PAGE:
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First thoughts: Another busy day

From Chuck Todd, Mark Murray, and Domenico Montanaro
*** Another busy day: There's so much news today on this busy Thursday. The World Health Organization raised its alert level again, as Fort Worth, TX closed its school system over concerns about the swine flu. The Obama administration is planning to send Chrysler into bankruptcy (and we've just learned that Obama has added a noon speech to his schedule). In the wake of Arlen Specter's defection, Republican lawmakers and officials (including Jeb Bush and John McCain) will today unveil what they're calling the National Council for a New America, which will organize forums for policy debates. The National Republican Senatorial Committee is running robo-calls in Pennsylvania, reminding Democrats there that Arlen Specter backed Bush and won't be an automatic 60th vote in the Senate. And Capt. Richard Phillips, who was rescued from Somali pirates, testifies on Capitol Hill. But we begin with last night's news conference, where President Obama assured the American public that the government was doing everything it can to keep the swine flu from spreading; said the waterboarding the Bush administration practiced was torture (but avoided the "c" word -- "criminal"); stated he was confident that Pakistan's nuclear arsenal wouldn't fall into the Taliban's hands; and -- courtesy of a fun question from the New York Times' Jeff Zeleny -- reflected on what about the presidency has most surprised him, troubled him, enchanted him, and humbled him.

Video: In a press conference marking his first 100 days in office, President Barack Obama says there is still a lot of work to do but that the administration will be "unrelenting" in solving the nation's problems.

*** Ducking abortion and immigration: Yet perhaps the most striking thing to us about last night's press conference was how cleverly Obama ducked the thorny social issues of abortion and immigration. On abortion, he said that passing the Freedom of Choice Act is not his "highest legislative priority." Also, he used language that pro-lifers rarely hear from a pro-choice Democrat: "pro-life" and "moral." And in response to a question about whether Obama would accomplish immigration reform in his first year as president, he answered, "What I hope to happen is that we're able to convene a working group, working with key legislators like Luis Gutierrez and Nydia Velazquez and others to start looking at a framework of how this legislation might be shaped." Translation: It's not happening this year. What this all means is that there won't be tough votes for folks like Heath Shuler or Ben Nelson on Blanche Lincoln on these issues. Unlike what Bill Clinton did to congressional Democrats in 1993, Obama seems determined to not force members of his party to cast tough culture-war votes. The president's political team believes he can keep the congressional Dems on his side if he keeps the tough votes to the economy.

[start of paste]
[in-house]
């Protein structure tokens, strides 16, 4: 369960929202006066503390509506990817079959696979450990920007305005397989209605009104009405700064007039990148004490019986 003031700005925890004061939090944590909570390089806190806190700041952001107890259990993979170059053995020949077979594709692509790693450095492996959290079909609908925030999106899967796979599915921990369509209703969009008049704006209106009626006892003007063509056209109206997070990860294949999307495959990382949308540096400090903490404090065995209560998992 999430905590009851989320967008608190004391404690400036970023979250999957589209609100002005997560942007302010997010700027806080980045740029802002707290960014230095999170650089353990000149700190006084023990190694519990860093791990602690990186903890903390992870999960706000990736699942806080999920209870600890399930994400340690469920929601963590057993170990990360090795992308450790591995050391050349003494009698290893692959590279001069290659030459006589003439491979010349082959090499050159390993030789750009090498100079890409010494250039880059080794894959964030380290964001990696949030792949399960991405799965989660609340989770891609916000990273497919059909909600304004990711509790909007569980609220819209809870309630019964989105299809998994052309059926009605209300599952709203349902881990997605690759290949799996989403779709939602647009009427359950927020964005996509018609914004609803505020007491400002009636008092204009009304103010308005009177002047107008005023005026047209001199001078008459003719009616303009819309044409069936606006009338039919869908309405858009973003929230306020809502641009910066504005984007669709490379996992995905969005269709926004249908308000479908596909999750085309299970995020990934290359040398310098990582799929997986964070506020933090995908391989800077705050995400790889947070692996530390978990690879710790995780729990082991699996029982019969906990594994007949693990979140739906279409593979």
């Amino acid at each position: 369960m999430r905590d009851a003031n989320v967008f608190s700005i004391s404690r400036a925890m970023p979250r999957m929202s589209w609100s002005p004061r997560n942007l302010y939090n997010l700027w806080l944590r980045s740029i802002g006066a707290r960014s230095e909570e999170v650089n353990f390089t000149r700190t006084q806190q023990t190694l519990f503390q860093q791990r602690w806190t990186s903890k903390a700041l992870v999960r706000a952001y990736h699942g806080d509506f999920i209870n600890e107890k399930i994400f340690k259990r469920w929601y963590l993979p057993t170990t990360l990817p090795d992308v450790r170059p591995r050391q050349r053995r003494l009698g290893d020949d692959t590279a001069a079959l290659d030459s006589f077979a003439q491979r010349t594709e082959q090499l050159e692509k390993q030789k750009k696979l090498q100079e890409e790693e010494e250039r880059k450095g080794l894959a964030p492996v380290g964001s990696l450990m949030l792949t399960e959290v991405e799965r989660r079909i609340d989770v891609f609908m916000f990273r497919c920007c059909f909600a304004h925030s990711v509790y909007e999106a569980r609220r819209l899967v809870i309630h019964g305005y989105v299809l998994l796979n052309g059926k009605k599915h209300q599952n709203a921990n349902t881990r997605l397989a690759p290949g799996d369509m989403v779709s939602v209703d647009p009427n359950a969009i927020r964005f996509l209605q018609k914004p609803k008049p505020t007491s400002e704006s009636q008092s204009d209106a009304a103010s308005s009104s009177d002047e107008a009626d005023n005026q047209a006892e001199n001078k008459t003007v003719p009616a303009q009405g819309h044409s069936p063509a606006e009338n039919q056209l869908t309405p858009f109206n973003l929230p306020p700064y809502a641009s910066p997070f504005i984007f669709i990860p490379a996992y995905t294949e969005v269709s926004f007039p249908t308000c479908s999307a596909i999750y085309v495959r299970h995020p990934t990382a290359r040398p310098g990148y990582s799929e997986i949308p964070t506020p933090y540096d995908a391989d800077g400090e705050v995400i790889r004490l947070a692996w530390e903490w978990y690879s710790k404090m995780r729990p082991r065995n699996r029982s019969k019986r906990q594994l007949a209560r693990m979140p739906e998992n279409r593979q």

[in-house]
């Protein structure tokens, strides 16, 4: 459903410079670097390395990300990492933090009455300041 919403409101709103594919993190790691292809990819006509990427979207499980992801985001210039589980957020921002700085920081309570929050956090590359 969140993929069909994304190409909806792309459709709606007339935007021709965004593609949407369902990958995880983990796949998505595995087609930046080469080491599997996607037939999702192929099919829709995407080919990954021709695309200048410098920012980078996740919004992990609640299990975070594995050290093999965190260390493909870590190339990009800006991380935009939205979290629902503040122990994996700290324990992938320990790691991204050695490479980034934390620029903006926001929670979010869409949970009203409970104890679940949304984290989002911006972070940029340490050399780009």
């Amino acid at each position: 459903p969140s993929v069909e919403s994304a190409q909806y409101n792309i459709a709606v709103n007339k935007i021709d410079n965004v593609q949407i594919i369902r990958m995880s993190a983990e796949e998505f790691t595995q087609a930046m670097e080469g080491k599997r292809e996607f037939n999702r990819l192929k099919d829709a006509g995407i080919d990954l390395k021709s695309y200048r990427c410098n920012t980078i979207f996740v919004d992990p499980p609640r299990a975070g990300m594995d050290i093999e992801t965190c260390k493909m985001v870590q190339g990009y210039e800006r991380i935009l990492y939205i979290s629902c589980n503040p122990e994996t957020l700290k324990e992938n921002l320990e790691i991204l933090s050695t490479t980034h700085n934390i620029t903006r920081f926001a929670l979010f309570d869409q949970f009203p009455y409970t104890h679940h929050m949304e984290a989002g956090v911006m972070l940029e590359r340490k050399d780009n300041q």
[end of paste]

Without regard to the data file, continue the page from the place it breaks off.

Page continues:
*** Obama, political scientist: For those who opined back in 2005 that the Republican Party was on the verge of a permanent majority, and for those who in 2009 think the same may be true for the Democrats (especially after the Specter news), Obama last night gave some very good advice. "You know, politics in America changes very quick. And I'm a big believer that things are never as good as they seem and never as bad as they seem. You're talking to a guy who was 30 points down in the polls during a primary in Iowa. So I never, I don't believe in crystal balls."

*** Snakes -- er, swine -- on a plane: While the always-careful Obama made little news last night, the same isn't true of his vice president… On TODAY, Biden said he'd advised his family to stay off airlines, even subways, because of the swine flu. "I would tell members of my family, 'I wouldn't go anywhere in confined places right now'. It's not just going to Mexico... It's being in a confined aircraft, where one person sneezes and it goes all the way through the aircraft." An administration official followed up with this background guidance: Biden "was a bit imprecise in simply saying that people are at increased risk for catching the flu if they use mass transportation. As the President said just last night, every American should take the same steps you would take to prevent any other flu: Keep your hands washed; cover your mouth when you cough; stay home from work if you're sick; and keep your children home from school if they're sick." 

Video: TODAY's Matt Lauer talks to Vice President Joe Biden about what the government is doing to stop the spread of the swine flu and President Obama's prime-time news conference.